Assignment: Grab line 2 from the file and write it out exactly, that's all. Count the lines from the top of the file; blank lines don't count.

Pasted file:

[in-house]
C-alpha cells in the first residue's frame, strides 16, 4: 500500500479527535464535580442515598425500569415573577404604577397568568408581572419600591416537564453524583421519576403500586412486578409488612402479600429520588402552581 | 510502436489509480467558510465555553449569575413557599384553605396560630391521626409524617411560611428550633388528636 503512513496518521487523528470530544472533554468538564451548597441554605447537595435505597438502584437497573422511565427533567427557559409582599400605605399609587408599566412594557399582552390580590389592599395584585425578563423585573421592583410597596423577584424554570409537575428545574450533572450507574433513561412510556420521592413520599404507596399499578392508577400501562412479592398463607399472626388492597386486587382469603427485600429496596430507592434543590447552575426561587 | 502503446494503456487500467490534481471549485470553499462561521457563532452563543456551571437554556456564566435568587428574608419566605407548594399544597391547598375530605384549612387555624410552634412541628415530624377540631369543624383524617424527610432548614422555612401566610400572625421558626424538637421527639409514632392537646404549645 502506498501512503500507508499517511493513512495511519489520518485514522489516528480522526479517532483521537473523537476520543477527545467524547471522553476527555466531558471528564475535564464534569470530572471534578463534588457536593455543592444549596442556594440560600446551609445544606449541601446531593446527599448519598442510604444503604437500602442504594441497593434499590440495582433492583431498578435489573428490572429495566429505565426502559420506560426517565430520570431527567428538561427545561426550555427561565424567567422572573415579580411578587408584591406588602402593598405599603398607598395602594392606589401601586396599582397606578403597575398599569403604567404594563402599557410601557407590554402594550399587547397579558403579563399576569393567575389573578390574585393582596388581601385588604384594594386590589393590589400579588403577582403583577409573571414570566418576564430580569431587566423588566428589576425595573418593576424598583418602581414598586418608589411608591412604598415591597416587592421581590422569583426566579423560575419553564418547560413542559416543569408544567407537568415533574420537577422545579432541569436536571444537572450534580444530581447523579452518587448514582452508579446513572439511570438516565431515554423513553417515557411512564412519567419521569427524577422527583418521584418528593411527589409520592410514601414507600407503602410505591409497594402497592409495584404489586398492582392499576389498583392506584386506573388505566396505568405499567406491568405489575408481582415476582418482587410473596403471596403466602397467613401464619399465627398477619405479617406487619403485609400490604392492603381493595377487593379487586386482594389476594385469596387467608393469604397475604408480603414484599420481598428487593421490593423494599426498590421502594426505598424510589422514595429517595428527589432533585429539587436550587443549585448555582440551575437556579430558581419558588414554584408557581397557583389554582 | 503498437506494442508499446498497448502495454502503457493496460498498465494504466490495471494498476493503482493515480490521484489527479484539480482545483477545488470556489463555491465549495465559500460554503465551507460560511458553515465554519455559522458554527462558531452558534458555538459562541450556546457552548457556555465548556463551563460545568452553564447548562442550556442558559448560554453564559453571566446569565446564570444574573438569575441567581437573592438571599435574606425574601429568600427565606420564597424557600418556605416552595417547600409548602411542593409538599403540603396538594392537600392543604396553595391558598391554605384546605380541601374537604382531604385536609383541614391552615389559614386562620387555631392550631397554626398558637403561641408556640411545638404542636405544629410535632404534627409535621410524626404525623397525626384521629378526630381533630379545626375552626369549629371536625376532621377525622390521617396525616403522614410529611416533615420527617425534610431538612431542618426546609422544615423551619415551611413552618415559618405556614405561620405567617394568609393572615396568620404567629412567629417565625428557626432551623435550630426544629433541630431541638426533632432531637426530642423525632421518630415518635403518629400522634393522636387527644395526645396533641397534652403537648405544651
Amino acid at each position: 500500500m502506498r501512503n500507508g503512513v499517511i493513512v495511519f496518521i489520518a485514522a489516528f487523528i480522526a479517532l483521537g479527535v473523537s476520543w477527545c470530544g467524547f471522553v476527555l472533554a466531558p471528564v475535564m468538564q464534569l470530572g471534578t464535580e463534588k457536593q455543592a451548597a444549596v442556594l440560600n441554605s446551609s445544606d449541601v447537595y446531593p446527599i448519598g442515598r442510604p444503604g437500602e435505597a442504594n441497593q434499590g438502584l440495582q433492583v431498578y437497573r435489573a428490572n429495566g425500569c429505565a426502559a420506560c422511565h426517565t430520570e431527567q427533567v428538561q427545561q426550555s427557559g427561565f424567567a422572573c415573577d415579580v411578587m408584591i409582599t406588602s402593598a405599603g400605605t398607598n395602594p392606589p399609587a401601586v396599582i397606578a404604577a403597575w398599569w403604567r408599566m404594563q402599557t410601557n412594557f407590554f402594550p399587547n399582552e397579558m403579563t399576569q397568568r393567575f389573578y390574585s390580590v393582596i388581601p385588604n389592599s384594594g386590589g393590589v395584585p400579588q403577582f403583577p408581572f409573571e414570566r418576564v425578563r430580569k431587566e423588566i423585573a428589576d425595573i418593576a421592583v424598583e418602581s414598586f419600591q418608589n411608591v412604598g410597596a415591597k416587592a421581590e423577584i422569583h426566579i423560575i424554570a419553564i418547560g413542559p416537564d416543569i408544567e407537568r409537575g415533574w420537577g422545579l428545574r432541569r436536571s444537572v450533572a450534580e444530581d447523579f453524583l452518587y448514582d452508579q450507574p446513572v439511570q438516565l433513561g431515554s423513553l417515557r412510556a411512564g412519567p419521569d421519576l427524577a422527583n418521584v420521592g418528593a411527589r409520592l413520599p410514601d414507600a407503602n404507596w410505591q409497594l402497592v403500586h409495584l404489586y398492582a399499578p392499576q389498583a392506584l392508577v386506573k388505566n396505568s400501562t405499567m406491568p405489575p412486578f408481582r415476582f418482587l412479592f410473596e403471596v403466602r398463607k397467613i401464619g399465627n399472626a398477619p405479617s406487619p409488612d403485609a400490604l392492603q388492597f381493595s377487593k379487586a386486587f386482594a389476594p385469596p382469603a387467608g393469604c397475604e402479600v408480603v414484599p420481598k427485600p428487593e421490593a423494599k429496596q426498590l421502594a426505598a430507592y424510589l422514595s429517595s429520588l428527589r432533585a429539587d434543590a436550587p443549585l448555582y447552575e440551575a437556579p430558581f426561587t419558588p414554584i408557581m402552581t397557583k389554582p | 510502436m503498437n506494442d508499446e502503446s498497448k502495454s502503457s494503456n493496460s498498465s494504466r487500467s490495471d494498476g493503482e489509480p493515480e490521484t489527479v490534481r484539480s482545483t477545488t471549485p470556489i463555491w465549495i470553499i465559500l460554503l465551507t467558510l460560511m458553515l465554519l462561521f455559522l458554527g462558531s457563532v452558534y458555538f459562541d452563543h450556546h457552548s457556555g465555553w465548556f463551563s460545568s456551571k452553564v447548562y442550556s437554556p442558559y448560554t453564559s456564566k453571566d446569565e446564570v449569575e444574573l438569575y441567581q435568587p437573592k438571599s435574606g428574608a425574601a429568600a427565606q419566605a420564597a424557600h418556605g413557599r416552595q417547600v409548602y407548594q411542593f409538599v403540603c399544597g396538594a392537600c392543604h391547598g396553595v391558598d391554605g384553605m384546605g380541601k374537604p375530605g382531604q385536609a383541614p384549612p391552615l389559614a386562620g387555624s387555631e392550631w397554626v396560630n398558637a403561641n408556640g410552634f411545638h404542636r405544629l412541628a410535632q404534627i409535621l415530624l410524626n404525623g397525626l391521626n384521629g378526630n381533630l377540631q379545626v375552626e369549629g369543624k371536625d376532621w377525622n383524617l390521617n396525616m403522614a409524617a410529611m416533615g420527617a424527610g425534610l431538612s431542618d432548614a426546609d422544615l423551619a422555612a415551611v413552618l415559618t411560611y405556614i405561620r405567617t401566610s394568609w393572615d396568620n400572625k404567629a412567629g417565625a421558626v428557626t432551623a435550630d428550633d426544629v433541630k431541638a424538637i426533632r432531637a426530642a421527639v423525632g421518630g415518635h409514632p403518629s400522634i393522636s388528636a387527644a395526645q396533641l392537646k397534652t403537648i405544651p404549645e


C-alpha cells in the first residue's frame, strides 16, 4: 500500500479527535464535580442515598425500569415573577404604577397568568408581572419600591416537564453524583421519576403500586412486578409488612402479600429520588402552581 | 510502436489509480467558510465555553449569575413557599384553605396560630391521626409524617411560611428550633388528636 503512513496518521487523528470530544472533554468538564451548597441554605447537595435505597438502584437497573422511565427533567427557559409582599400605605399609587408599566412594557399582552390580590389592599395584585425578563423585573421592583410597596423577584424554570409537575428545574450533572450507574433513561412510556420521592413520599404507596399499578392508577400501562412479592398463607399472626388492597386486587382469603427485600429496596430507592434543590447552575426561587 | 502503446494503456487500467490534481471549485470553499462561521457563532452563543456551571437554556456564566435568587428574608419566605407548594399544597391547598375530605384549612387555624410552634412541628415530624377540631369543624383524617424527610432548614422555612401566610400572625421558626424538637421527639409514632392537646404549645 502506498501512503500507508499517511493513512495511519489520518485514522489516528480522526479517532483521537473523537476520543477527545467524547471522553476527555466531558471528564475535564464534569470530572471534578463534588457536593455543592444549596442556594440560600446551609445544606449541601446531593446527599448519598442510604444503604437500602442504594441497593434499590440495582433492583431498578435489573428490572429495566429505565426502559420506560426517565430520570431527567428538561427545561426550555427561565424567567422572573415579580411578587408584591406588602402593598405599603398607598395602594392606589401601586396599582397606578403597575398599569403604567404594563402599557410601557407590554402594550399587547397579558403579563399576569393567575389573578390574585393582596388581601385588604384594594386590589393590589400579588403577582403583577409573571414570566418576564430580569431587566423588566428589576425595573418593576424598583418602581414598586418608589411608591412604598415591597416587592421581590422569583426566579423560575419553564418547560413542559416543569408544567407537568415533574420537577422545579432541569436536571444537572450534580444530581447523579452518587448514582452508579446513572439511570438516565431515554423513553417515557411512564412519567419521569427524577422527583418521584418528593411527589409520592410514601414507600407503602410505591409497594402497592409495584404489586398492582392499576389498583392506584386506573388505566396505568405499567406491568405489575408481582415476582418482587410473596403471596403466602397467613401464619399465627398477619405479617406487619403485609400490604392492603381493595377487593379487586386482594389476594385469596387467608393469604397475604408480603414484599420481598428487593421490593423494599426498590421502594426505598424510589422514595429517595428527589432533585429539587436550587443549585448555582440551575437556579430558581419558588414554584408557581397557583389554582 | 503498437506494442508499446498497448502495454502503457493496460498498465494504466490495471494498476493503482493515480490521484489527479484539480482545483477545488470556489463555491465549495465559500460554503465551507460560511458553515465554519455559522458554527462558531452558534458555538459562541450556546457552548457556555465548556463551563460545568452553564447548562442550556442558559448560554453564559453571566446569565446564570444574573438569575441567581437573592438571599435574606425574601429568600427565606420564597424557600418556605416552595417547600409548602411542593409538599403540603396538594392537600392543604396553595391558598391554605384546605380541601374537604382531604385536609383541614391552615389559614386562620387555631392550631397554626398558637403561641408556640411545638404542636405544629410535632404534627409535621410524626404525623397525626384521629378526630381533630379545626375552626369549629371536625376532621377525622390521617396525616403522614410529611416533615420527617425534610431538612431542618426546609422544615423551619415551611413552618415559618405556614405561620405567617394568609393572615396568620404567629412567629417565625428557626432551623435550630426544629433541630431541638426533632432531637426530642423525632421518630415518635403518629400522634393522636387527644395526645396533641397534652403537648405544651